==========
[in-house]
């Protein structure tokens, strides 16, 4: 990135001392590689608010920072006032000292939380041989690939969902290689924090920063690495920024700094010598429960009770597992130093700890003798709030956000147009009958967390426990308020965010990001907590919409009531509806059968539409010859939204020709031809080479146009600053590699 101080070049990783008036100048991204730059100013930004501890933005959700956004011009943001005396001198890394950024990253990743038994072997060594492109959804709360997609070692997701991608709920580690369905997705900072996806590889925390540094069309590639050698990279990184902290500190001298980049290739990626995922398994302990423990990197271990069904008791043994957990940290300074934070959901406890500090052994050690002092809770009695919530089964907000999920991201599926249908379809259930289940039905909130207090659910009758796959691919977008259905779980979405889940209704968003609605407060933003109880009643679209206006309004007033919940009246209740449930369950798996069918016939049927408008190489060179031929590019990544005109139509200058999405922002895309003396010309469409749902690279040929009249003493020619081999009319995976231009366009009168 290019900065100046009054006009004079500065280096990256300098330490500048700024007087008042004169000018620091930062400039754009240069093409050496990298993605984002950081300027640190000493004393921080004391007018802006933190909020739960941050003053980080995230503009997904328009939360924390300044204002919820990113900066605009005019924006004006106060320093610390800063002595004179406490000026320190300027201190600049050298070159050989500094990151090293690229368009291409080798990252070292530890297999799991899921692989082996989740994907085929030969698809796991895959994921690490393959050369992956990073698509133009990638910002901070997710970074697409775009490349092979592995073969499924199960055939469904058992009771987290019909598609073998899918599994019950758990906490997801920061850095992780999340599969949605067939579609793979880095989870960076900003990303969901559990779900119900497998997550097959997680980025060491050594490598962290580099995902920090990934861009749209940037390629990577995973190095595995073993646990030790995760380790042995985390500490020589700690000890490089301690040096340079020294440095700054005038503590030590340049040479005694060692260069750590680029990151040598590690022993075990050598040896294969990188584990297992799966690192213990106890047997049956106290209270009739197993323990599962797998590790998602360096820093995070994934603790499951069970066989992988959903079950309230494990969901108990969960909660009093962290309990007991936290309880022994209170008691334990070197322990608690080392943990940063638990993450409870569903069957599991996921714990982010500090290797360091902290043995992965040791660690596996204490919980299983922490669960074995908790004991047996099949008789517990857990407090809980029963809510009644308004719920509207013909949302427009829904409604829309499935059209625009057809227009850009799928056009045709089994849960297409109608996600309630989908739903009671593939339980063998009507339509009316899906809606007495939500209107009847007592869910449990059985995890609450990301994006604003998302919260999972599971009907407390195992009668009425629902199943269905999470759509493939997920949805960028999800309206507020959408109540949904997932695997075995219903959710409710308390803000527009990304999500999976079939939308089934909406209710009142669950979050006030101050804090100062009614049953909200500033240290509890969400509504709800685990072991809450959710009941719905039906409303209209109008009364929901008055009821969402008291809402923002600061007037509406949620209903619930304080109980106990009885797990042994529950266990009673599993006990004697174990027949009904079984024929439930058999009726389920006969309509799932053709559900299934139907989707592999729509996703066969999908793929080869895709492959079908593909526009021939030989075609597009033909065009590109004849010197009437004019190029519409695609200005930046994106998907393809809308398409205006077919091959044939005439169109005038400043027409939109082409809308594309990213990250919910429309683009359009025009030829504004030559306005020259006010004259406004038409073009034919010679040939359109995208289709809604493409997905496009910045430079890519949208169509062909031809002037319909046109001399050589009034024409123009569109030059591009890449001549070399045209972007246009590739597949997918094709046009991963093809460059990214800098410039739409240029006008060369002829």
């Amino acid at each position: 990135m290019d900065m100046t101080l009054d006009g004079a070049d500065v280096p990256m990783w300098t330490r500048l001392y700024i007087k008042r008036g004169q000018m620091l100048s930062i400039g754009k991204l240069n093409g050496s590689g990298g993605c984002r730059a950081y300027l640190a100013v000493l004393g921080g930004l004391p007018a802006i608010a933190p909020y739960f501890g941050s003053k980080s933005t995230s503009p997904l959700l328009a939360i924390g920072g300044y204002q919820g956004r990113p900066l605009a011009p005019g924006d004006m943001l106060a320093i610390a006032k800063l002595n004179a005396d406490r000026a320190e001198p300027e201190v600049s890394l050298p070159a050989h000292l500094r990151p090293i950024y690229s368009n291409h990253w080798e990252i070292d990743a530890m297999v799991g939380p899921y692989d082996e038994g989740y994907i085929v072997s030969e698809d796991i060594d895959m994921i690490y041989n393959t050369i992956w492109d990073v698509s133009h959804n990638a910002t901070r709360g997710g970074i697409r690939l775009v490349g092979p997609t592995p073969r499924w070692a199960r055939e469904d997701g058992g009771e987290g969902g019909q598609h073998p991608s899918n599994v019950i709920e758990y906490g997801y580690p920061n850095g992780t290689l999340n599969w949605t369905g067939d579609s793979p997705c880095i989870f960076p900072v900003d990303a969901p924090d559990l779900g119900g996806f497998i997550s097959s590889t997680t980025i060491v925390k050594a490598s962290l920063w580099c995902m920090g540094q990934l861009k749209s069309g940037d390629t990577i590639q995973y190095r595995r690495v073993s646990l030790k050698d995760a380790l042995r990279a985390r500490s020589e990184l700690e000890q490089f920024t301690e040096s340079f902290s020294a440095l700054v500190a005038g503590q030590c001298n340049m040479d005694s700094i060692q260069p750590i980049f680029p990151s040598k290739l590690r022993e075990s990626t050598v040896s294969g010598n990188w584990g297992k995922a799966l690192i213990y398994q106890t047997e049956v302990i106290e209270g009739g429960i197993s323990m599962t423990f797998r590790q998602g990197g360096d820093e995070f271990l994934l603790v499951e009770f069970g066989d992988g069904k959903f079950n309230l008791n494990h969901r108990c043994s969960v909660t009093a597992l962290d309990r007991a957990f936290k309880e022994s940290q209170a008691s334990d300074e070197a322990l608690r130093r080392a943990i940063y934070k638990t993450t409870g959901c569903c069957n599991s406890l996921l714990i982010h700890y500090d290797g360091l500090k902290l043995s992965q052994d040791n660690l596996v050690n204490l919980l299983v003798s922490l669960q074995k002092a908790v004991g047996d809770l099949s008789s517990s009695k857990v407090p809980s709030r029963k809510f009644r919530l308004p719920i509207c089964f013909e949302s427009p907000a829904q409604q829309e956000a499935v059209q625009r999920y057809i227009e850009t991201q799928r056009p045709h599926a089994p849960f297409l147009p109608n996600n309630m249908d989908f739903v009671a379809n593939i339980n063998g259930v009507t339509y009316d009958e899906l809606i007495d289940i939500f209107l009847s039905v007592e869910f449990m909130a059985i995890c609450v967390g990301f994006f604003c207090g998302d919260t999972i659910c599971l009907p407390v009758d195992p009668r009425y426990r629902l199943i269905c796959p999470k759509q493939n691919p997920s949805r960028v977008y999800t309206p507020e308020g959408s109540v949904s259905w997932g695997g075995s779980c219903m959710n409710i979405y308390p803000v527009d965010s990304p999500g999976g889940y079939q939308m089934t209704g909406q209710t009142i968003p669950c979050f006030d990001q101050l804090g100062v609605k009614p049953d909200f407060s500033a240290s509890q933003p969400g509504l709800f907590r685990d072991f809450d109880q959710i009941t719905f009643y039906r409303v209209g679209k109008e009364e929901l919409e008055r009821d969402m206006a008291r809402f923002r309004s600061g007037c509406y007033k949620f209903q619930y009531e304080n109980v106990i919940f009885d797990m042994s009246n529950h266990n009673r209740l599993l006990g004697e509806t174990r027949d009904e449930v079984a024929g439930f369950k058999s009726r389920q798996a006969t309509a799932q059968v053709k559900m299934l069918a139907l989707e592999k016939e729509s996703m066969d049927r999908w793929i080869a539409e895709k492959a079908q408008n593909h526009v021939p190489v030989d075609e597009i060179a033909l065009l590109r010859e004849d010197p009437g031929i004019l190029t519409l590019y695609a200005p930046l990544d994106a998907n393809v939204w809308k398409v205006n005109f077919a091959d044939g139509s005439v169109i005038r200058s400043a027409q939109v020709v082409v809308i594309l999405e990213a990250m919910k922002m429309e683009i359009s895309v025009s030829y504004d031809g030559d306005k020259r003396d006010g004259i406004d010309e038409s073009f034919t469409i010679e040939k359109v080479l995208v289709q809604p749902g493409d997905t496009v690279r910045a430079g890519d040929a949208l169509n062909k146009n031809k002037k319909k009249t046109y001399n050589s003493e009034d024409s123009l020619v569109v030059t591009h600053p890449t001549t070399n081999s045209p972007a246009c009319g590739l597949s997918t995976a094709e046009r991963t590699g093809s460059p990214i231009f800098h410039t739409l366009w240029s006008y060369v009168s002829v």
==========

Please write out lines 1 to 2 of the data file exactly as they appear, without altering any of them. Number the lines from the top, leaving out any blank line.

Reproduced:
[in-house]
């Protein structure tokens, strides 16, 4: 990135001392590689608010920072006032000292939380041989690939969902290689924090920063690495920024700094010598429960009770597992130093700890003798709030956000147009009958967390426990308020965010990001907590919409009531509806059968539409010859939204020709031809080479146009600053590699 101080070049990783008036100048991204730059100013930004501890933005959700956004011009943001005396001198890394950024990253990743038994072997060594492109959804709360997609070692997701991608709920580690369905997705900072996806590889925390540094069309590639050698990279990184902290500190001298980049290739990626995922398994302990423990990197271990069904008791043994957990940290300074934070959901406890500090052994050690002092809770009695919530089964907000999920991201599926249908379809259930289940039905909130207090659910009758796959691919977008259905779980979405889940209704968003609605407060933003109880009643679209206006309004007033919940009246209740449930369950798996069918016939049927408008190489060179031929590019990544005109139509200058999405922002895309003396010309469409749902690279040929009249003493020619081999009319995976231009366009009168 290019900065100046009054006009004079500065280096990256300098330490500048700024007087008042004169000018620091930062400039754009240069093409050496990298993605984002950081300027640190000493004393921080004391007018802006933190909020739960941050003053980080995230503009997904328009939360924390300044204002919820990113900066605009005019924006004006106060320093610390800063002595004179406490000026320190300027201190600049050298070159050989500094990151090293690229368009291409080798990252070292530890297999799991899921692989082996989740994907085929030969698809796991895959994921690490393959050369992956990073698509133009990638910002901070997710970074697409775009490349092979592995073969499924199960055939469904058992009771987290019909598609073998899918599994019950758990906490997801920061850095992780999340599969949605067939579609793979880095989870960076900003990303969901559990779900119900497998997550097959997680980025060491050594490598962290580099995902920090990934861009749209940037390629990577995973190095595995073993646990030790995760380790042995985390500490020589700690000890490089301690040096340079020294440095700054005038503590030590340049040479005694060692260069750590680029990151040598590690022993075990050598040896294969990188584990297992799966690192213990106890047997049956106290209270009739197993323990599962797998590790998602360096820093995070994934603790499951069970066989992988959903079950309230494990969901108990969960909660009093962290309990007991936290309880022994209170008691334990070197322990608690080392943990940063638990993450409870569903069957599991996921714990982010500090290797360091902290043995992965040791660690596996204490919980299983922490669960074995908790004991047996099949008789517990857990407090809980029963809510009644308004719920509207013909949302427009829904409604829309499935059209625009057809227009850009799928056009045709089994849960297409109608996600309630989908739903009671593939339980063998009507339509009316899906809606007495939500209107009847007592869910449990059985995890609450990301994006604003998302919260999972599971009907407390195992009668009425629902199943269905999470759509493939997920949805960028999800309206507020959408109540949904997932695997075995219903959710409710308390803000527009990304999500999976079939939308089934909406209710009142669950979050006030101050804090100062009614049953909200500033240290509890969400509504709800685990072991809450959710009941719905039906409303209209109008009364929901008055009821969402008291809402923002600061007037509406949620209903619930304080109980106990009885797990042994529950266990009673599993006990004697174990027949009904079984024929439930058999009726389920006969309509799932053709559900299934139907989707592999729509996703066969999908793929080869895709492959079908593909526009021939030989075609597009033909065009590109004849010197009437004019190029519409695609200005930046994106998907393809809308398409205006077919091959044939005439169109005038400043027409939109082409809308594309990213990250919910429309683009359009025009030829504004030559306005020259006010004259406004038409073009034919010679040939359109995208289709809604493409997905496009910045430079890519949208169509062909031809002037319909046109001399050589009034024409123009569109030059591009890449001549070399045209972007246009590739597949997918094709046009991963093809460059990214800098410039739409240029006008060369002829």